Assessment in Child Psychotherapy

Views: 898
Ratings: (0)

This book describes an approach to children and young people who might be helped by child psychotherapy. Attention is paid to factors within the child's personality, to strengths and impediments in the developmental process, and to the family and wider school and community context. Individual chapters address both clinical methods and a variety of clinical problems, including work with very young children and their parents, severe deprivation and family breakdown, developmental delay, and the more serious psychological illnesses of childhood.Assessment in Child Psychotherapy is a significant contribution to all mental health professionals who need to be able to identify the precise nature of a child, adolescent or family's problems and to offer the most appropriate help. Such a book is long overdue. It spans a range of thinking about how best to reach those whose emotional and behavioural difficulties pose challenging questions as to the most suitable forms of treatment. Through vivid and detailed clinical examples the book shows how the assessment procedure itself can constitute a helpful piece of work, as well as an exploration, which leads to a variety of treatment possibilities. Expert knowledge is made accessible and an elusive process is brought alive.This book will be of great help to child and adolescent mental health professionals and to a wider public interested in the development of children and in how help can be provided when things go wrong.Contributors: Anne Alvarez, Robin Anderson, Beta Copley, Jeanne Magagna, Lisa Miller, Emanuela Quagliata, Maria Rhode, Margaret Rustin, Judith Trowell and Margot Waddell.

List price: $25.99

Your Price: $20.79

You Save: 20%

 

10 Slices

Format Buy Remix

Content

ePub

 

1. Assessing Children with Communication Disorders

ePub

Maria Rhode

The children I shall discuss in this chapter suffer from autistic spectrum disorder, mutism, or a learning disability arising from a pervasive developmental disorder (PDD). I shall not be considering children who stammer, or the psychotic or borderline children discussed by Anne Alvarez (this volume) who may use words in idiosyncratic ways for purposes other than communication. However, some of the points Alvarez makes are highly relevant to the kind of child I shall discuss, such as the importance of assessing the symbolic level at which the child is operating at any moment. This is essential if we are not to misunderstand him, and if we are to be able to phrase our own communications in ways that he can hear.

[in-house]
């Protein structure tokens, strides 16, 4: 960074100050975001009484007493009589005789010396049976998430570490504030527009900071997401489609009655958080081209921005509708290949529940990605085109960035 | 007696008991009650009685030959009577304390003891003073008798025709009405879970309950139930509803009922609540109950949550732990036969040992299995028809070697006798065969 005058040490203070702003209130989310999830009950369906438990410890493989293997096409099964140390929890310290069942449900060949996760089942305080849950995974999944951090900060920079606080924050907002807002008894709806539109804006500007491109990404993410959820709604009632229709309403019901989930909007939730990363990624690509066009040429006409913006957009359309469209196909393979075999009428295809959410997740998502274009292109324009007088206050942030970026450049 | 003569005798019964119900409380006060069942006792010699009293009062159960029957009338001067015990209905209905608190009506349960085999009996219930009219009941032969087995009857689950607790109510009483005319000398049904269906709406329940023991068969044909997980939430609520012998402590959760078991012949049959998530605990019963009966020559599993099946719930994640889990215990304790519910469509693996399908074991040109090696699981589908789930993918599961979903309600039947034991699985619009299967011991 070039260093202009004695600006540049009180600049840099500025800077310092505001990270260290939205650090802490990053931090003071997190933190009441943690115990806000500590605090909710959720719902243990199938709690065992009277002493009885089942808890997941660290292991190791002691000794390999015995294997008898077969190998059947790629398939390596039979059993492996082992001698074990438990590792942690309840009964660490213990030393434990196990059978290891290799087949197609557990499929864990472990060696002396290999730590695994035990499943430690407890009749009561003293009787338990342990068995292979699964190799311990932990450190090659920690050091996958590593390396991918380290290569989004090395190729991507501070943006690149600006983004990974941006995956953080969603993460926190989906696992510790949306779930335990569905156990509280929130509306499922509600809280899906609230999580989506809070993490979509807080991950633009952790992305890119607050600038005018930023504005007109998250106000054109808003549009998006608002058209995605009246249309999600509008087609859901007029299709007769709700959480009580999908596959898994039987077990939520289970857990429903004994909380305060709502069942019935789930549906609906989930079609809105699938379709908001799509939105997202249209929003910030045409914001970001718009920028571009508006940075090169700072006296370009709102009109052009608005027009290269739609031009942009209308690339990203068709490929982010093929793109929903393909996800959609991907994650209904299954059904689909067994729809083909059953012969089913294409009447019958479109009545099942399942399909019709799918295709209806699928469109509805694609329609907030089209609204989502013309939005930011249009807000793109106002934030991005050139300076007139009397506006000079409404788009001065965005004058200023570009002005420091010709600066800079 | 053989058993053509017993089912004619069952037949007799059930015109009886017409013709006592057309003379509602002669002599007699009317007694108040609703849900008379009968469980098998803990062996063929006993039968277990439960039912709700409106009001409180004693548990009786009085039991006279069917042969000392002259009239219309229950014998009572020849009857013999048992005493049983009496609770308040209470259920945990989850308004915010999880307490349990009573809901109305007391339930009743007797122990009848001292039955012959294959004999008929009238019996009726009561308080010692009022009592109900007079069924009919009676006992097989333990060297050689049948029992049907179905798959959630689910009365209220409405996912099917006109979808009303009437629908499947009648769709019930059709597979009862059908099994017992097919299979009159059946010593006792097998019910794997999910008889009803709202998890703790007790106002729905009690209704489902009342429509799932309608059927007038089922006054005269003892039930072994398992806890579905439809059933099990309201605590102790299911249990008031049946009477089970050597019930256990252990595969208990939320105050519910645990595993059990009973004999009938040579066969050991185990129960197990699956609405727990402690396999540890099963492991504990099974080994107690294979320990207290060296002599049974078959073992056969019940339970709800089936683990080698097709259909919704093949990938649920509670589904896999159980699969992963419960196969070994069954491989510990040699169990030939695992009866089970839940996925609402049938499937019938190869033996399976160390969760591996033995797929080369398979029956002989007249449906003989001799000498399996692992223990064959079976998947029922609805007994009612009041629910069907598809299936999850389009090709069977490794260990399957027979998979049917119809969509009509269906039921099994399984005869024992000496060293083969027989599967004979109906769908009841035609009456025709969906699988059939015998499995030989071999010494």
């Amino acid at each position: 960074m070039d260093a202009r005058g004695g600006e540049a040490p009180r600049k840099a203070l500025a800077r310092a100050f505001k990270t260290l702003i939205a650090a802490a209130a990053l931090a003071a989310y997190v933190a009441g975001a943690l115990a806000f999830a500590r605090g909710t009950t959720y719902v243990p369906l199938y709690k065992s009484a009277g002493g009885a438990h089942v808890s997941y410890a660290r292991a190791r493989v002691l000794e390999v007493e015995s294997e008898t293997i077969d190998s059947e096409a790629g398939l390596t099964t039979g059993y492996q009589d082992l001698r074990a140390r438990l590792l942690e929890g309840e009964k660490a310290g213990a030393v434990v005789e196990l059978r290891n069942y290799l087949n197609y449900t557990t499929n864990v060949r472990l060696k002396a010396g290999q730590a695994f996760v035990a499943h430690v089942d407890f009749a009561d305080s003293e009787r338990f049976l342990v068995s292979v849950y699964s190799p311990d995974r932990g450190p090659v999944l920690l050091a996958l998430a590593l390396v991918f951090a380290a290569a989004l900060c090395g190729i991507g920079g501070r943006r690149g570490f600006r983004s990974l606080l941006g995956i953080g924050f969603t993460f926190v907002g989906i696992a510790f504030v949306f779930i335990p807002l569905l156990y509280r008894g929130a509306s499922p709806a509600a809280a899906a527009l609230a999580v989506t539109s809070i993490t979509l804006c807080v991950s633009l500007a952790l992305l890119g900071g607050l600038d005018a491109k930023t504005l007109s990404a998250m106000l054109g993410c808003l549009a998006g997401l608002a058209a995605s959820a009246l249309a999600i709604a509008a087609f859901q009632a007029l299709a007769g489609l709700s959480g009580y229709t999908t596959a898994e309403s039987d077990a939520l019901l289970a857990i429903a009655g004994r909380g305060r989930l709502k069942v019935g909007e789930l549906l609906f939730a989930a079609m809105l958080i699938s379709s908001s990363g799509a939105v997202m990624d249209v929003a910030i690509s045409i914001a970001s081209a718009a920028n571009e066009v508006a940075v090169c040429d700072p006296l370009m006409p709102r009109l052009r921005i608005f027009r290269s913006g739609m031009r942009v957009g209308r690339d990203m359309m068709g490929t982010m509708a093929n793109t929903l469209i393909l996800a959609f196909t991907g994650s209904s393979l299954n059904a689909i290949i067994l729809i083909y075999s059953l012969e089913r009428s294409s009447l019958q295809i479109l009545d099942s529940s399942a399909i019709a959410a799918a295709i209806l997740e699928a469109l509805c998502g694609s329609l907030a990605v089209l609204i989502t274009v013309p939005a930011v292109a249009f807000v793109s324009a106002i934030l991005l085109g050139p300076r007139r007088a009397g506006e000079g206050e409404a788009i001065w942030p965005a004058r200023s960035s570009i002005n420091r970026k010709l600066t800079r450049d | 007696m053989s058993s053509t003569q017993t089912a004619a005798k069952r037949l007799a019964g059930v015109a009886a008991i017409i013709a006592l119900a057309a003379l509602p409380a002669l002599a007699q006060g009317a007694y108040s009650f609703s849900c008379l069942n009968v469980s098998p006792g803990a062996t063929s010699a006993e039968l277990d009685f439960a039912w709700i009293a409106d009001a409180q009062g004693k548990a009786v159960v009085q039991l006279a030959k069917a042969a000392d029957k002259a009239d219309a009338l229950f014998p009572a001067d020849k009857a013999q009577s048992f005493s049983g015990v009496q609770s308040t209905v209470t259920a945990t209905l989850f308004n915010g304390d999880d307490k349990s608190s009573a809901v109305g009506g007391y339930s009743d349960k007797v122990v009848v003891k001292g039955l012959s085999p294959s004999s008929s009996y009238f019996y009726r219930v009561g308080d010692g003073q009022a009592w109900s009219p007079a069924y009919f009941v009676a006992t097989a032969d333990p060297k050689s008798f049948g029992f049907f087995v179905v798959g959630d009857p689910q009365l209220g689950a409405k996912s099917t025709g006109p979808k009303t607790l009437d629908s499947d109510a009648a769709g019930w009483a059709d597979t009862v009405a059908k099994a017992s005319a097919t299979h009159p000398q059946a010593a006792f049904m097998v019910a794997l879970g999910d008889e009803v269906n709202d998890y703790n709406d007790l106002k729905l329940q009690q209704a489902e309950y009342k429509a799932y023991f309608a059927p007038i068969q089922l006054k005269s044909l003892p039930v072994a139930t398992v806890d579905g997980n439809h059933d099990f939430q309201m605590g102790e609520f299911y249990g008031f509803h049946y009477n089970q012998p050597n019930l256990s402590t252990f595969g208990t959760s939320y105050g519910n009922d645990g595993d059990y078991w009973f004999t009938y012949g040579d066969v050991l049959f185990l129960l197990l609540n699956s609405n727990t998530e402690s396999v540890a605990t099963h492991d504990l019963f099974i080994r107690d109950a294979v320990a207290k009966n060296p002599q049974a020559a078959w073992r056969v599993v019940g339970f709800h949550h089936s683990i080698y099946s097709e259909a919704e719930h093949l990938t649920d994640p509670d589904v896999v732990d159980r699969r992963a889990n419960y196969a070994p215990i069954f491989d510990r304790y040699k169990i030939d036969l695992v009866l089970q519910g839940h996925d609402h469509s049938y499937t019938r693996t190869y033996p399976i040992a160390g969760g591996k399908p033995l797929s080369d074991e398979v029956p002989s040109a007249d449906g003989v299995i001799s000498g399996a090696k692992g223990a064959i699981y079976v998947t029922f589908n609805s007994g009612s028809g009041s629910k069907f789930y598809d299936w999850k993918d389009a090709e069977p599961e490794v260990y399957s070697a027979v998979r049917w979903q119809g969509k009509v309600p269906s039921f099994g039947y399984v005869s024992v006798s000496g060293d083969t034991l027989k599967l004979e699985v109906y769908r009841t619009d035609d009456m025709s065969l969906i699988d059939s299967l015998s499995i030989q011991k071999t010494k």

Autistic spectrum disorder includes children with autism proper and with Asperger’s Syndrome. Children with autism may be completely mute, or may produce language ranging from single words to complete sentences. Sometimes their words are their own; often they are quotations from stories, songs and videos, or they may be echolalic reflections of someone else’s speech (Rhode, 1999). In Asperger’s Syndrome, language is well-developed though it is often used idiosyncratically (see Rustin, 1997; Youell, 1999). According to the criteria of DSM-IV, children with autism must demonstrate Kanner’s (1943) classic triad of impairments: affective, cognitive, and social, which must have been manifest by the age of three. Children with pervasive developmental disorder (PDD) satisfy some of these criteria, but not enough for a diagnosis of autism.

 

2. Borderline Children: Differentiating Disturbance and Deficit

ePub

Anne Alvarez

INTRODUCTION

Before introducing what is the subject of this chapter, it may be important to say something about what it is not. It is not about deciding which borderline psychotic, psychopathic, or psychotic children, are able to ‘use’ psychotherapy. This is, first, because it is extremely difficult to predict degree of improvement. A lesser degree of improvement may have as much to do with our own failure, as the patient’s therapist, to understand the nature of his communications, as with his actual original level of pathology. External factors, too, may intervene for good or ill. I think we are constantly being surprised at how well very damaged children or adolescents do do in treatment: the third assessment session, or, for that matter, the thirty-third treatment session, may be vastly different from the first or second, in terms of revealing new sensitivities in an apparently hardened child. Alternatively, it may reveal new horrifying areas of madness in an apparently only neurotic but slightly odd child, so it is dangerous to predict too much. It may, however, be possible to say something, by the end of a few assessment sessions, about the level and type of illness, by attending to three major areas of functioning i.e. the level of ego development, the nature of the sense of self, and the nature of the ‘internal object’ or ‘representational other’. This may cast some light on where the child is on the neurotic-psychotic continuum (already an oversimplification) and possibly on the degree of overwhelming anxiety, persecution, paranoia, despair, the degree of impulsivity, psychopathy, perversion, addiction, the degree of thought disorder, and perhaps, on the chronicity or acuteness of all or any of these. Such assessment may give some indication of how far the child may have to go to reach normal development; unfortunately it may give little idea of how fast he and his therapist may travel, nor how circuitous the road ahead may have to be.